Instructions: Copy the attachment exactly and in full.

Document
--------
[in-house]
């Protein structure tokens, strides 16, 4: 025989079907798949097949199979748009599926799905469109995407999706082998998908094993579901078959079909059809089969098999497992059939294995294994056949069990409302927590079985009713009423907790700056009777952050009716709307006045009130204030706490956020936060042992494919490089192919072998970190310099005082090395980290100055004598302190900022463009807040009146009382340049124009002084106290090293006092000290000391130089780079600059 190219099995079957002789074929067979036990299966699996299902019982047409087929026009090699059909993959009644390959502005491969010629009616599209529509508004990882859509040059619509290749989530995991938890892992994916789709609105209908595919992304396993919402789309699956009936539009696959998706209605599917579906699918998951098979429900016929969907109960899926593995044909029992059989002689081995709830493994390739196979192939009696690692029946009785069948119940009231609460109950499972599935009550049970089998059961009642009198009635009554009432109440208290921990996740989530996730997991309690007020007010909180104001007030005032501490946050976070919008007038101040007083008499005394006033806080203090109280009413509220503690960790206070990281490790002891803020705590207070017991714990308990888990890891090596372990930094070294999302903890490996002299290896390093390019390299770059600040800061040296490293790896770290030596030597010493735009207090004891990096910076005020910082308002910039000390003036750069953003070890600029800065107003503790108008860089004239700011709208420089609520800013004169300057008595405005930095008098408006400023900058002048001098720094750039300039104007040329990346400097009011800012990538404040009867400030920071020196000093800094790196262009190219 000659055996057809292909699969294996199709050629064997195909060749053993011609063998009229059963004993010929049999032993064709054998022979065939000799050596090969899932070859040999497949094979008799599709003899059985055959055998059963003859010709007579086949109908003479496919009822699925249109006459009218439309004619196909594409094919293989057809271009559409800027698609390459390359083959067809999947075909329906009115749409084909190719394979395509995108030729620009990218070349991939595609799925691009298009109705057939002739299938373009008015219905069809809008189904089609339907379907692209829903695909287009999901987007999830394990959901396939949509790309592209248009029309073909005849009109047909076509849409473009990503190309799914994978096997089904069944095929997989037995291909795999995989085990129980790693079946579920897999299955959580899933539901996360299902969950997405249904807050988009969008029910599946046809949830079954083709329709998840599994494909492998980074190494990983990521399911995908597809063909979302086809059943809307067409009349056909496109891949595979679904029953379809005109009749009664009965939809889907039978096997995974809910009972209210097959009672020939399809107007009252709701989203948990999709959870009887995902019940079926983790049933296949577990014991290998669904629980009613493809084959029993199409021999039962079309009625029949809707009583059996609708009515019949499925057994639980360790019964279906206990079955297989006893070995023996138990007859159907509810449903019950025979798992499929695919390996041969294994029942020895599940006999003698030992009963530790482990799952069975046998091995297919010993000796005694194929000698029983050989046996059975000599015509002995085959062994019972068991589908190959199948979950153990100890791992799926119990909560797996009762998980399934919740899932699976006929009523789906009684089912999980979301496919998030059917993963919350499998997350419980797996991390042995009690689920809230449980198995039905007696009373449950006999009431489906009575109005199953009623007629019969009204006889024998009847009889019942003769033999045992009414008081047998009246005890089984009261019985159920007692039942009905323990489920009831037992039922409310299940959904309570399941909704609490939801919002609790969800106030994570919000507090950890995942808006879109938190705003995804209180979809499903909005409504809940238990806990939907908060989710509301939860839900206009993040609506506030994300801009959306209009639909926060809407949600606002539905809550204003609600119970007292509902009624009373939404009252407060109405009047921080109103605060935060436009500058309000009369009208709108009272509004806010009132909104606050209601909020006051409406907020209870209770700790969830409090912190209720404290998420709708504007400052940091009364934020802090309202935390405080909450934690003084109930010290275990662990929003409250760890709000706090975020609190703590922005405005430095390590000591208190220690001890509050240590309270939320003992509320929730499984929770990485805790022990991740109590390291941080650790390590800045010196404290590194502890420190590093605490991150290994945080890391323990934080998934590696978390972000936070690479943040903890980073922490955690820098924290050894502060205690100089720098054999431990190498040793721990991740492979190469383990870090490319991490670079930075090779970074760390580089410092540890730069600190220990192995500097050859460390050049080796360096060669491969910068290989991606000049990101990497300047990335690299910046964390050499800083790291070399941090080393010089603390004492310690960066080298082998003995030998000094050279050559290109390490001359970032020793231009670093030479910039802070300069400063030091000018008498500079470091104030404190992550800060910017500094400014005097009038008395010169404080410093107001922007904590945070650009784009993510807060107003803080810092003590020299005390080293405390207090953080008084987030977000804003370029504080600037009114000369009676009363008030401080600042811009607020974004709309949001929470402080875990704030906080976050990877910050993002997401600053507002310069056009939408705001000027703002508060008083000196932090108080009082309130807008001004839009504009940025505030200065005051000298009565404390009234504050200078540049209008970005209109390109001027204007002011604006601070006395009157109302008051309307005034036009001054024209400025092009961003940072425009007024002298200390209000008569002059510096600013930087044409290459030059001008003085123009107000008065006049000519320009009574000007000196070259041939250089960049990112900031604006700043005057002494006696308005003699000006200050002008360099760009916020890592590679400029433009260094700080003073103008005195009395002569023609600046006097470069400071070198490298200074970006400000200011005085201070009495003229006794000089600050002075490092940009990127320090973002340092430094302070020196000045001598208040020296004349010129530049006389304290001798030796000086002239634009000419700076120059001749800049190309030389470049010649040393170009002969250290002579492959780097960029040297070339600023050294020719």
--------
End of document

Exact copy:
[in-house]
């Protein structure tokens, strides 16, 4: 025989079907798949097949199979748009599926799905469109995407999706082998998908094993579901078959079909059809089969098999497992059939294995294994056949069990409302927590079985009713009423907790700056009777952050009716709307006045009130204030706490956020936060042992494919490089192919072998970190310099005082090395980290100055004598302190900022463009807040009146009382340049124009002084106290090293006092000290000391130089780079600059 190219099995079957002789074929067979036990299966699996299902019982047409087929026009090699059909993959009644390959502005491969010629009616599209529509508004990882859509040059619509290749989530995991938890892992994916789709609105209908595919992304396993919402789309699956009936539009696959998706209605599917579906699918998951098979429900016929969907109960899926593995044909029992059989002689081995709830493994390739196979192939009696690692029946009785069948119940009231609460109950499972599935009550049970089998059961009642009198009635009554009432109440208290921990996740989530996730997991309690007020007010909180104001007030005032501490946050976070919008007038101040007083008499005394006033806080203090109280009413509220503690960790206070990281490790002891803020705590207070017991714990308990888990890891090596372990930094070294999302903890490996002299290896390093390019390299770059600040800061040296490293790896770290030596030597010493735009207090004891990096910076005020910082308002910039000390003036750069953003070890600029800065107003503790108008860089004239700011709208420089609520800013004169300057008595405005930095008098408006400023900058002048001098720094750039300039104007040329990346400097009011800012990538404040009867400030920071020196000093800094790196262009190219 000659055996057809292909699969294996199709050629064997195909060749053993011609063998009229059963004993010929049999032993064709054998022979065939000799050596090969899932070859040999497949094979008799599709003899059985055959055998059963003859010709007579086949109908003479496919009822699925249109006459009218439309004619196909594409094919293989057809271009559409800027698609390459390359083959067809999947075909329906009115749409084909190719394979395509995108030729620009990218070349991939595609799925691009298009109705057939002739299938373009008015219905069809809008189904089609339907379907692209829903695909287009999901987007999830394990959901396939949509790309592209248009029309073909005849009109047909076509849409473009990503190309799914994978096997089904069944095929997989037995291909795999995989085990129980790693079946579920897999299955959580899933539901996360299902969950997405249904807050988009969008029910599946046809949830079954083709329709998840599994494909492998980074190494990983990521399911995908597809063909979302086809059943809307067409009349056909496109891949595979679904029953379809005109009749009664009965939809889907039978096997995974809910009972209210097959009672020939399809107007009252709701989203948990999709959870009887995902019940079926983790049933296949577990014991290998669904629980009613493809084959029993199409021999039962079309009625029949809707009583059996609708009515019949499925057994639980360790019964279906206990079955297989006893070995023996138990007859159907509810449903019950025979798992499929695919390996041969294994029942020895599940006999003698030992009963530790482990799952069975046998091995297919010993000796005694194929000698029983050989046996059975000599015509002995085959062994019972068991589908190959199948979950153990100890791992799926119990909560797996009762998980399934919740899932699976006929009523789906009684089912999980979301496919998030059917993963919350499998997350419980797996991390042995009690689920809230449980198995039905007696009373449950006999009431489906009575109005199953009623007629019969009204006889024998009847009889019942003769033999045992009414008081047998009246005890089984009261019985159920007692039942009905323990489920009831037992039922409310299940959904309570399941909704609490939801919002609790969800106030994570919000507090950890995942808006879109938190705003995804209180979809499903909005409504809940238990806990939907908060989710509301939860839900206009993040609506506030994300801009959306209009639909926060809407949600606002539905809550204003609600119970007292509902009624009373939404009252407060109405009047921080109103605060935060436009500058309000009369009208709108009272509004806010009132909104606050209601909020006051409406907020209870209770700790969830409090912190209720404290998420709708504007400052940091009364934020802090309202935390405080909450934690003084109930010290275990662990929003409250760890709000706090975020609190703590922005405005430095390590000591208190220690001890509050240590309270939320003992509320929730499984929770990485805790022990991740109590390291941080650790390590800045010196404290590194502890420190590093605490991150290994945080890391323990934080998934590696978390972000936070690479943040903890980073922490955690820098924290050894502060205690100089720098054999431990190498040793721990991740492979190469383990870090490319991490670079930075090779970074760390580089410092540890730069600190220990192995500097050859460390050049080796360096060669491969910068290989991606000049990101990497300047990335690299910046964390050499800083790291070399941090080393010089603390004492310690960066080298082998003995030998000094050279050559290109390490001359970032020793231009670093030479910039802070300069400063030091000018008498500079470091104030404190992550800060910017500094400014005097009038008395010169404080410093107001922007904590945070650009784009993510807060107003803080810092003590020299005390080293405390207090953080008084987030977000804003370029504080600037009114000369009676009363008030401080600042811009607020974004709309949001929470402080875990704030906080976050990877910050993002997401600053507002310069056009939408705001000027703002508060008083000196932090108080009082309130807008001004839009504009940025505030200065005051000298009565404390009234504050200078540049209008970005209109390109001027204007002011604006601070006395009157109302008051309307005034036009001054024209400025092009961003940072425009007024002298200390209000008569002059510096600013930087044409290459030059001008003085123009107000008065006049000519320009009574000007000196070259041939250089960049990112900031604006700043005057002494006696308005003699000006200050002008360099760009916020890592590679400029433009260094700080003073103008005195009395002569023609600046006097470069400071070198490298200074970006400000200011005085201070009495003229006794000089600050002075490092940009990127320090973002340092430094302070020196000045001598208040020296004349010129530049006389304290001798030796000086002239634009000419700076120059001749800049190309030389470049010649040393170009002969250290002579492959780097960029040297070339600023050294020719």